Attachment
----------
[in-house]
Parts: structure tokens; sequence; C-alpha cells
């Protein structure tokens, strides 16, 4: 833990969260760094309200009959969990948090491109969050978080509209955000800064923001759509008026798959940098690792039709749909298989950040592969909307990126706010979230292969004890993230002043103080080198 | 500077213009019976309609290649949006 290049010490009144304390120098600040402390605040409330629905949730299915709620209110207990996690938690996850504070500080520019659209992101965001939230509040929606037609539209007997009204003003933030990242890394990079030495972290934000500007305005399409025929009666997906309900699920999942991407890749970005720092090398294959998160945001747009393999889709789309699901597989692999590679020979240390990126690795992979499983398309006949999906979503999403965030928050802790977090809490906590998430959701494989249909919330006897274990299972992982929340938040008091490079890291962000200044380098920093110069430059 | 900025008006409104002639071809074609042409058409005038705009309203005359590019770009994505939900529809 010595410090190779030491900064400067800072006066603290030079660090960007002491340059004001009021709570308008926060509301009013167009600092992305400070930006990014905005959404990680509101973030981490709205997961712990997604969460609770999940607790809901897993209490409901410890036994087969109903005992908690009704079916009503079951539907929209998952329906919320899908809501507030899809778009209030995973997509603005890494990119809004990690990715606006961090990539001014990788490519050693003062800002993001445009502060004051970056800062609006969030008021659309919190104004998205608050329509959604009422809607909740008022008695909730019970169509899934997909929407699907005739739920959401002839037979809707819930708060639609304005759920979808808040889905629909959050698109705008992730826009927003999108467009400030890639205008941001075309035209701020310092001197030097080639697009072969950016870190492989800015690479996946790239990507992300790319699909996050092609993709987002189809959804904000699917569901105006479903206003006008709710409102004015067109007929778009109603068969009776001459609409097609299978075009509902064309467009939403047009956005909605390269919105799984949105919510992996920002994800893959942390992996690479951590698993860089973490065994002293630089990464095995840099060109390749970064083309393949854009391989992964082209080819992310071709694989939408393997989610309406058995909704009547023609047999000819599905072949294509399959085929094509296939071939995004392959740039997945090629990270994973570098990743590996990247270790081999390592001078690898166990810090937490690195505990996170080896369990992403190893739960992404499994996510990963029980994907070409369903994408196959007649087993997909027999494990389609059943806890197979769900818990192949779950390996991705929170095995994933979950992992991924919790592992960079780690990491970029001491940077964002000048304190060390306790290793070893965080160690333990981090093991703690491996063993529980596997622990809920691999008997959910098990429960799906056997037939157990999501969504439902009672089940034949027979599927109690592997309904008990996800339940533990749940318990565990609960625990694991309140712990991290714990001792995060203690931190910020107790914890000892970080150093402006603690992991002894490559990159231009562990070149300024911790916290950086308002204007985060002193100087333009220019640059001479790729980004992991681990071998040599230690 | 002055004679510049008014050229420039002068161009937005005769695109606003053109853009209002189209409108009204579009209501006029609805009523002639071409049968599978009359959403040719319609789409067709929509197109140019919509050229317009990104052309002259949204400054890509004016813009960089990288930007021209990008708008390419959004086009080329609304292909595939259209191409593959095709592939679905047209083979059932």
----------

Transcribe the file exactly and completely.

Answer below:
[in-house]
Parts: structure tokens; sequence; C-alpha cells
């Protein structure tokens, strides 16, 4: 833990969260760094309200009959969990948090491109969050978080509209955000800064923001759509008026798959940098690792039709749909298989950040592969909307990126706010979230292969004890993230002043103080080198 | 500077213009019976309609290649949006 290049010490009144304390120098600040402390605040409330629905949730299915709620209110207990996690938690996850504070500080520019659209992101965001939230509040929606037609539209007997009204003003933030990242890394990079030495972290934000500007305005399409025929009666997906309900699920999942991407890749970005720092090398294959998160945001747009393999889709789309699901597989692999590679020979240390990126690795992979499983398309006949999906979503999403965030928050802790977090809490906590998430959701494989249909919330006897274990299972992982929340938040008091490079890291962000200044380098920093110069430059 | 900025008006409104002639071809074609042409058409005038705009309203005359590019770009994505939900529809 010595410090190779030491900064400067800072006066603290030079660090960007002491340059004001009021709570308008926060509301009013167009600092992305400070930006990014905005959404990680509101973030981490709205997961712990997604969460609770999940607790809901897993209490409901410890036994087969109903005992908690009704079916009503079951539907929209998952329906919320899908809501507030899809778009209030995973997509603005890494990119809004990690990715606006961090990539001014990788490519050693003062800002993001445009502060004051970056800062609006969030008021659309919190104004998205608050329509959604009422809607909740008022008695909730019970169509899934997909929407699907005739739920959401002839037979809707819930708060639609304005759920979808808040889905629909959050698109705008992730826009927003999108467009400030890639205008941001075309035209701020310092001197030097080639697009072969950016870190492989800015690479996946790239990507992300790319699909996050092609993709987002189809959804904000699917569901105006479903206003006008709710409102004015067109007929778009109603068969009776001459609409097609299978075009509902064309467009939403047009956005909605390269919105799984949105919510992996920002994800893959942390992996690479951590698993860089973490065994002293630089990464095995840099060109390749970064083309393949854009391989992964082209080819992310071709694989939408393997989610309406058995909704009547023609047999000819599905072949294509399959085929094509296939071939995004392959740039997945090629990270994973570098990743590996990247270790081999390592001078690898166990810090937490690195505990996170080896369990992403190893739960992404499994996510990963029980994907070409369903994408196959007649087993997909027999494990389609059943806890197979769900818990192949779950390996991705929170095995994933979950992992991924919790592992960079780690990491970029001491940077964002000048304190060390306790290793070893965080160690333990981090093991703690491996063993529980596997622990809920691999008997959910098990429960799906056997037939157990999501969504439902009672089940034949027979599927109690592997309904008990996800339940533990749940318990565990609960625990694991309140712990991290714990001792995060203690931190910020107790914890000892970080150093402006603690992991002894490559990159231009562990070149300024911790916290950086308002204007985060002193100087333009220019640059001479790729980004992991681990071998040599230690 | 002055004679510049008014050229420039002068161009937005005769695109606003053109853009209002189209409108009204579009209501006029609805009523002639071409049968599978009359959403040719319609789409067709929509197109140019919509050229317009990104052309002259949204400054890509004016813009960089990288930007021209990008708008390419959004086009080329609304292909595939259209191409593959095709592939679905047209083979059932």